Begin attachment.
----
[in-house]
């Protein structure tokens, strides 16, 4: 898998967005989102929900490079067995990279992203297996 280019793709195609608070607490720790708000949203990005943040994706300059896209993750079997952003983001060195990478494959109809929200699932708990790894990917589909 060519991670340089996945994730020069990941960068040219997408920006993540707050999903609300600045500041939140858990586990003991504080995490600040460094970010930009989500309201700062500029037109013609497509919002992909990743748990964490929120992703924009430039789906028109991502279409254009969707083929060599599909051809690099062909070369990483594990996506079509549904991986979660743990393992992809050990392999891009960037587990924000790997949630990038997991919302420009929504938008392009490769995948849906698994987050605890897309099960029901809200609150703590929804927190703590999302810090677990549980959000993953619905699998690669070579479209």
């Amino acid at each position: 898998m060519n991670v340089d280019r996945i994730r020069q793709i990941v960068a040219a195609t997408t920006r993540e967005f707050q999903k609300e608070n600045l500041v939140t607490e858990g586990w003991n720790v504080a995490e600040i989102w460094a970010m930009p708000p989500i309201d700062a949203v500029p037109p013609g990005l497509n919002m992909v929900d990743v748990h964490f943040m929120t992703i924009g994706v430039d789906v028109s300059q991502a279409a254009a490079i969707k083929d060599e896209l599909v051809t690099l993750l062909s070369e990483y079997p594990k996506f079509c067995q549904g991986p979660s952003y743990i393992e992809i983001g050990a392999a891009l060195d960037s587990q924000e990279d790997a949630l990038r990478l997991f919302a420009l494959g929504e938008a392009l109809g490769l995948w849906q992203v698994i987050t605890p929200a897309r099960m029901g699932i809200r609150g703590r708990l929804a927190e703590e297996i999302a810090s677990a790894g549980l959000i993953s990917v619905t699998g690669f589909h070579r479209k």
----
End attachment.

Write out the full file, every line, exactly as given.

[in-house]
């Protein structure tokens, strides 16, 4: 898998967005989102929900490079067995990279992203297996 280019793709195609608070607490720790708000949203990005943040994706300059896209993750079997952003983001060195990478494959109809929200699932708990790894990917589909 060519991670340089996945994730020069990941960068040219997408920006993540707050999903609300600045500041939140858990586990003991504080995490600040460094970010930009989500309201700062500029037109013609497509919002992909990743748990964490929120992703924009430039789906028109991502279409254009969707083929060599599909051809690099062909070369990483594990996506079509549904991986979660743990393992992809050990392999891009960037587990924000790997949630990038997991919302420009929504938008392009490769995948849906698994987050605890897309099960029901809200609150703590929804927190703590999302810090677990549980959000993953619905699998690669070579479209």
């Amino acid at each position: 898998m060519n991670v340089d280019r996945i994730r020069q793709i990941v960068a040219a195609t997408t920006r993540e967005f707050q999903k609300e608070n600045l500041v939140t607490e858990g586990w003991n720790v504080a995490e600040i989102w460094a970010m930009p708000p989500i309201d700062a949203v500029p037109p013609g990005l497509n919002m992909v929900d990743v748990h964490f943040m929120t992703i924009g994706v430039d789906v028109s300059q991502a279409a254009a490079i969707k083929d060599e896209l599909v051809t690099l993750l062909s070369e990483y079997p594990k996506f079509c067995q549904g991986p979660s952003y743990i393992e992809i983001g050990a392999a891009l060195d960037s587990q924000e990279d790997a949630l990038r990478l997991f919302a420009l494959g929504e938008a392009l109809g490769l995948w849906q992203v698994i987050t605890p929200a897309r099960m029901g699932i809200r609150g703590r708990l929804a927190e703590e297996i999302a810090s677990a790894g549980l959000i993953s990917v619905t699998g690669f589909h070579r479209k």